5) Clockwork Orange-- yes or no?
Yes, but I don't know if I'll watch it again. (Fun fact: I can play I Want to Marry a Lighthouse Keeper on the ukulele.)

6) Best/favorite use of gender dysphoria in a horror film (Ariel Schudson)
All I can think of is Rocky Horror Picture Show.

7) Melanie Laurent or Blake Lively?
Melanie Laurent, because I have vaguely heard of Blake Lively.

8) Best movie of 2011 (so far...)
I'm going to say Fast Five, although we haven't seen it yet. That's the way we feel about car movies.

9) Favorite screen performer with a noticeable facial deformity (Peg Aloi)
I say Rondo Hatton. Mrs. Spenser says that's too easy - How about Humphrey Bogart? It's subtle, but noticable.

10) Lars von Trier: shithead or misunderstood comic savant? (Dean Treadway)
I've always liked his Dogme. Never seen a movie, though. Never wanted to.

11) Timothy Carey or Henry Silva?
Henry Silva. Leave the Bronx!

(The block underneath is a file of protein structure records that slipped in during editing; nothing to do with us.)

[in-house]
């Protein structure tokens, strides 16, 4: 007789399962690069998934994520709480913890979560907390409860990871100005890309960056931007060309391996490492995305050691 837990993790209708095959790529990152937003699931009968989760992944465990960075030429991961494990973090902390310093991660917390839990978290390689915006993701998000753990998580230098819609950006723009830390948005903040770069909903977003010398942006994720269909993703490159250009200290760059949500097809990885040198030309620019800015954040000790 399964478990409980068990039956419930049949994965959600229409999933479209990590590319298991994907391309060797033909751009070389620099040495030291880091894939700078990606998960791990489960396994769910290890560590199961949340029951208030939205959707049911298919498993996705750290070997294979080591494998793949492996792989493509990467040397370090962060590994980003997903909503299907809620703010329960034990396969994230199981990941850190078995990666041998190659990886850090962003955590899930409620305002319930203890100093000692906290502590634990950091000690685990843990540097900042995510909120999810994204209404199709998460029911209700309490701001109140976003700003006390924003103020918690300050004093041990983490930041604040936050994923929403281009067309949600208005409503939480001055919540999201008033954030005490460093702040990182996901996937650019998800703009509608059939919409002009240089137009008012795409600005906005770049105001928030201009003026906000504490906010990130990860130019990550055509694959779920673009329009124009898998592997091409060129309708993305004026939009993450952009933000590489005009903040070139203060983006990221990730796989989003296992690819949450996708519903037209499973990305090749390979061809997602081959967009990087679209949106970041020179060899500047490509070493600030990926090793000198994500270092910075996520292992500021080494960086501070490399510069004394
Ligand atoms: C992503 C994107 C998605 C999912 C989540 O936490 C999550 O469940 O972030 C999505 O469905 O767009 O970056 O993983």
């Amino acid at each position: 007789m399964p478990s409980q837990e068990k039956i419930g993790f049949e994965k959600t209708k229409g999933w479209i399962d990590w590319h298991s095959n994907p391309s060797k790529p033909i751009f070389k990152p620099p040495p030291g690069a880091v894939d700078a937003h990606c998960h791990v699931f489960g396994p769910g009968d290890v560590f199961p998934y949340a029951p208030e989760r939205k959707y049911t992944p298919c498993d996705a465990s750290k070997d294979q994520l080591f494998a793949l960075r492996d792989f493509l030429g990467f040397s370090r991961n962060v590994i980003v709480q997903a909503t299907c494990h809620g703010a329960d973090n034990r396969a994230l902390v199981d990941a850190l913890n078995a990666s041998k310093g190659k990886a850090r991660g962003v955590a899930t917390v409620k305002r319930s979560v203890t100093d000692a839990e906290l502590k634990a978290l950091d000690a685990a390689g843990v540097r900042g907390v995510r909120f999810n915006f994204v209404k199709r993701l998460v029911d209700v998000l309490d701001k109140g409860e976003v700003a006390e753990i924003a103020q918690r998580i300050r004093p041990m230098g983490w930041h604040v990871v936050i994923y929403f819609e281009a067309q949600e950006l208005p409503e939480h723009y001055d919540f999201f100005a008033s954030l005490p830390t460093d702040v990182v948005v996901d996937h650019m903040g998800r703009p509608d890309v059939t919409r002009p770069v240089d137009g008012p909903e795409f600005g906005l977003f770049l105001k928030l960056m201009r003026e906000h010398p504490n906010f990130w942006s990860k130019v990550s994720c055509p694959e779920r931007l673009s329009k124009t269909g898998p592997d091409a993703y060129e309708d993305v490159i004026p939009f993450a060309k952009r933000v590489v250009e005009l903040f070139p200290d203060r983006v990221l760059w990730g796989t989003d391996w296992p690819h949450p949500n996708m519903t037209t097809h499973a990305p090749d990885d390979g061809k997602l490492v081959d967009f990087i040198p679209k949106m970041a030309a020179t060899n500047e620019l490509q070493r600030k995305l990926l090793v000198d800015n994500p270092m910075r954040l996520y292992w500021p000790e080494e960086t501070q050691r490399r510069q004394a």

12) Low-profile writer who deserves more attention from critics and /or audiences
I'd have to pick gritty fantasy author Glen Cook, although he has nothing to do with movies. For movie writers, I got nothing.

13) Movie most recently viewed theatrically, and on DVD, Blu-ray or streaming
Theatrically, nothing. On DVD, Miss Pettigrew Lives for a Day - worthy, but not completely satisfying, like a decent BBC miniseries. Last movie on streaming was Call of Cthulu - a 2005 version of a 1920s silent Cthulu horror film. Not a joke, actually.

14) Favorite film noir villain
I just know everybody is going to say the same thing: Tommy Udo - Richard Widmark in Kiss of Death.

15) Best thing about streaming movies?
That they are streaming. Everything else stinks - low quality, poor selection, hard to rewind/ff, no features... But if the DVD you got from Netflix has a crack in it, at least there's something to watch.

All that said, we've been watching old TV shows on Netflix streaming. Our favorite now is Have Gun - Will Travel.

16) Fay Spain or France Nuyen? (Peter Nellhaus) 
France Nuyen, mostly for being on Star Trek, but also Operation Diamond Head.

17) Favorite Kirk Douglas that isn’t called Spartacus (Peter Nellhaus) 
The bad, beautiful one? The one called Einar? (Ok, I looked that one up.)

18) Favorite movie about cars
We are so in love with car movies - we even saw Ron Howard's directorial debut for Roger Corman, Grand Theft Auto. Not our favorite, though. Mrs. Spenser wanted me to say Two-Lane Blacktop as a good snobby answer, but I have to tell the truth - It's Fast and Furious: Tokyo Drift.